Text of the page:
index_stop Stop index of event.
event_no A sequential number indicating the ID and order of the events.
duration Duration of event [days].
date_start Start date of event [date].
date_stop Stop date of event [date].
date_peak Date of event peak [date].
int_mean Mean intensity [deg. C].
int_max Maximum (peak) intensity [deg. C].
int_var Intensity variability (standard deviation) [deg. C].
int_cum Cumulative intensity [deg. C x days].
rate_onset Onset rate of event [deg. C / day].
rate_decline Decline rate of event [deg. C / day].

int_max_rel_thresh, int_mean_rel_thresh, int_var_rel_thresh, and int_cum_rel_thresh are as above except relative to the threshold (e.g., 90th percentile) rather than the seasonal climatology.

int_max_abs, int_mean_abs, int_var_abs, and int_cum_abs are as above except as absolute magnitudes rather than relative to the seasonal climatology or threshold.

int_max_norm and int_mean_norm are as above except units are in multiples of threshold exceedances, i.e., a value of 1.5 indicates the event intensity (relative to the climatology) was 1.5 times the value of the threshold (relative to climatology, i.e., threshold - climatology.)

Note that rate_onset and rate_decline will return NA when the event begins/ends on the first/last day of the time series. This may be particularly evident when the function is applied to large gridded data sets. Although the other metrics do not contain any errors and provide sensible values, please take this into account in its interpretation.

Examples of detection and graphing

The detect() function is the package’s core function. Here is the detect() function applied to the Western Australian test data, which are also discussed by Hobday et al. (2016):

library(RmarineHeatWaves); library(plyr); library(dplyr); library(ggplot2)
ts <- make_whole(sst_WA)
mhw <- detect(ts, climatology_start = "1983-01-01",
              climatology_end = "2012-12-31")
mhw$event %>% 
  dplyr::ungroup() %>%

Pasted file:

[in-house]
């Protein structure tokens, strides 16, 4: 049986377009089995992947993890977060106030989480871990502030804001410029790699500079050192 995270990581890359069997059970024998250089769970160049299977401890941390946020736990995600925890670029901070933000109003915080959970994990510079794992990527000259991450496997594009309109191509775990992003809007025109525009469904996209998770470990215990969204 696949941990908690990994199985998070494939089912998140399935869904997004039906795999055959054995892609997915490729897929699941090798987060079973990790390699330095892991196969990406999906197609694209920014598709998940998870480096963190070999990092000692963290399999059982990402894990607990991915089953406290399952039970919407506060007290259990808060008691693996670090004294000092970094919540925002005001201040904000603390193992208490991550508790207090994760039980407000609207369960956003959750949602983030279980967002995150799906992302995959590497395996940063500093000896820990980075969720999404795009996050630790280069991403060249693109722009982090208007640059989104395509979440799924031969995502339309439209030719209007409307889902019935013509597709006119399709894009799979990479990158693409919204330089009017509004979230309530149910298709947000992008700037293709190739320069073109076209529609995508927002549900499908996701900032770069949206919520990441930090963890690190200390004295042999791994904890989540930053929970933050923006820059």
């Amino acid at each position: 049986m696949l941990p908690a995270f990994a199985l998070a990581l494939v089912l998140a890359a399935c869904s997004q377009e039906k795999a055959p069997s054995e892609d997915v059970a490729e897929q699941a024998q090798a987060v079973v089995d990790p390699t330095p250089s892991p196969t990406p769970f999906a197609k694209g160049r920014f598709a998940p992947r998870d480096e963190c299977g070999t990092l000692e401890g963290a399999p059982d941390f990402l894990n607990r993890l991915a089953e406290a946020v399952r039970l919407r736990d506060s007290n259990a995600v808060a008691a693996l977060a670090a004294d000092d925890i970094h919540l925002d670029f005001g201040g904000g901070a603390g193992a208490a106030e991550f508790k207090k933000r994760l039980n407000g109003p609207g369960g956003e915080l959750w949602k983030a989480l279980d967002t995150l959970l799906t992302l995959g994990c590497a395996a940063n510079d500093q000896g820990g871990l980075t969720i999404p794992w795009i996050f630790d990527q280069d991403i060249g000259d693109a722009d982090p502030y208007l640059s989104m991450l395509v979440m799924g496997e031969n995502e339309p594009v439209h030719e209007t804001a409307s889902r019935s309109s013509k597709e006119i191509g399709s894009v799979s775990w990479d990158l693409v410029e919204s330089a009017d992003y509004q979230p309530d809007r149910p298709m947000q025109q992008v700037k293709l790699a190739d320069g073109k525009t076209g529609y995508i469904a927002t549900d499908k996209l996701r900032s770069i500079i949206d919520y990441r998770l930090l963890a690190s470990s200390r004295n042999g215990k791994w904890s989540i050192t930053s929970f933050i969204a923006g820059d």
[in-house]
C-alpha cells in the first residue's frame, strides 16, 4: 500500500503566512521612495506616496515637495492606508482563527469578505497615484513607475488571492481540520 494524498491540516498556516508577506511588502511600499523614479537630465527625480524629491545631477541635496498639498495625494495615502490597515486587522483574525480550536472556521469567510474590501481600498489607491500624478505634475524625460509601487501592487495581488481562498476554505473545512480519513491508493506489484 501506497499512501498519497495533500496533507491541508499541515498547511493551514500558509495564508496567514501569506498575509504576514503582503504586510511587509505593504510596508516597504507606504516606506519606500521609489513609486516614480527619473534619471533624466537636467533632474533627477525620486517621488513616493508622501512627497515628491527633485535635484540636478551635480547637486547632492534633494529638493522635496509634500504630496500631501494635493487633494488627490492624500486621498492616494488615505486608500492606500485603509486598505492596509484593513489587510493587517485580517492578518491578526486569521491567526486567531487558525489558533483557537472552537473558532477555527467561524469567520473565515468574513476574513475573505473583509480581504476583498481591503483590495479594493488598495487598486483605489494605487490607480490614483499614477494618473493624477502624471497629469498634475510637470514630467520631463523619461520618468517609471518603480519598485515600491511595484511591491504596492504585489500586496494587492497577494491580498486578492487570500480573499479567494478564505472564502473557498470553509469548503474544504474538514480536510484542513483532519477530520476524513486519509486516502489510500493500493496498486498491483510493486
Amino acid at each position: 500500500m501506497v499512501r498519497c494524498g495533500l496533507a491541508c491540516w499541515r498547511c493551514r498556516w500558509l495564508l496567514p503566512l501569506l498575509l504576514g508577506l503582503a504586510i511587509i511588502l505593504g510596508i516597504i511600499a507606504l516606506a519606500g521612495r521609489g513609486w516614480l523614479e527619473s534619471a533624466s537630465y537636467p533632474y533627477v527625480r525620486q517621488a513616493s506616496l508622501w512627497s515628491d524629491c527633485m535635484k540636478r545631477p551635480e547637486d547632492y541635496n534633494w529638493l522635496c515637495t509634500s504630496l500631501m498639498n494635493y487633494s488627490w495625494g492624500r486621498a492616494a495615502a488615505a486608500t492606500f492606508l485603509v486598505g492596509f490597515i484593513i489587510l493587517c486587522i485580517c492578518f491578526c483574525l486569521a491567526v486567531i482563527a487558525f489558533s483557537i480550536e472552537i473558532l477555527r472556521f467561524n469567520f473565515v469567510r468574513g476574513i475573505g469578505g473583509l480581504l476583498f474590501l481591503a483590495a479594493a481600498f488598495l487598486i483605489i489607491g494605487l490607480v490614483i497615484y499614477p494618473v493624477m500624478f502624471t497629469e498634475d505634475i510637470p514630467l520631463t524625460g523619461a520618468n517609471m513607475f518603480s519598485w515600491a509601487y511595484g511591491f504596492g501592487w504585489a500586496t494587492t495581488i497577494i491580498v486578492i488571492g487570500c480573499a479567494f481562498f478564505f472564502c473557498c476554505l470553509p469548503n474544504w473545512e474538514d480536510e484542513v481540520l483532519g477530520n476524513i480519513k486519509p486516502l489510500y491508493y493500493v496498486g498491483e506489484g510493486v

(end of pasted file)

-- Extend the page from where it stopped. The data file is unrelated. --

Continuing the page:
dplyr::select(event_no, duration, date_start, date_peak, int_mean, int_max, int_cum) %>% 
  dplyr::arrange(-int_cum) %>% 
#> # A tibble: 5 x 7
#>   event_no duration date_start date_peak  int_mean int_max int_cum
#>      <int>    <dbl> <date>     <date>        <dbl>   <dbl>   <dbl>
#> 1       22      95. 1999-05-13 1999-05-22     2.50    3.60   237. 
#> 2       42      60. 2011-02-06 2011-02-28     3.21    6.51   193. 
#> 3       49      47. 2012-01-11 2012-01-27     2.23    3.30   105. 
#> 4       50      46. 2012-03-01 2012-04-10     1.99    2.96    91.7
#> 5       41      40. 2010-12-24 2011-01-28     2.16    3.27    86.3

The corresponding event_line() and lolli_plot(), which represent the massive Western Australian heatwave of 2011, look like this:

event_line(mhw, spread = 200, metric = "int_cum",
           start_date = "2010-10-01", end_date = "2011-08-30")


The event_line() and lolli_plot() functions were designed to work directly on one of the list returned by detect(). If more control over the figures is required, it may be useful to create them in ggplot2 by stacking ‘geoms’. We specifically created two new ggplot2 geoms to reproduce the functionality of event_line() and lolli_plot(). These functions are more general in their functionality and can be used outside of the RmarineHeatWave package too. To apply them to MHWs and MCSs, they require that we access the clim or event data frames within the list that is produced by detect(). Here is how:

mhw2 <- mhw$clim # find the climatology dataframe
mhw2 <- mhw2[10580:10690,] # identify the region of the time series of interest

ggplot(mhw2, aes(x = t, y = temp, y2 = thresh_clim_year)) +
  geom_flame() +
  geom_text(aes(x = as.Date("2011-02-01"), y = 28, label = "The MHW that launched\na thousand papers."))

ggplot(mhw$event, aes(x = date_start, y = int_max)) +
  geom_lolli(colour = "salmon", colour.n = "red", n = 3) +
  geom_text(aes(x = as.Date("2006-10-01"), y = 5,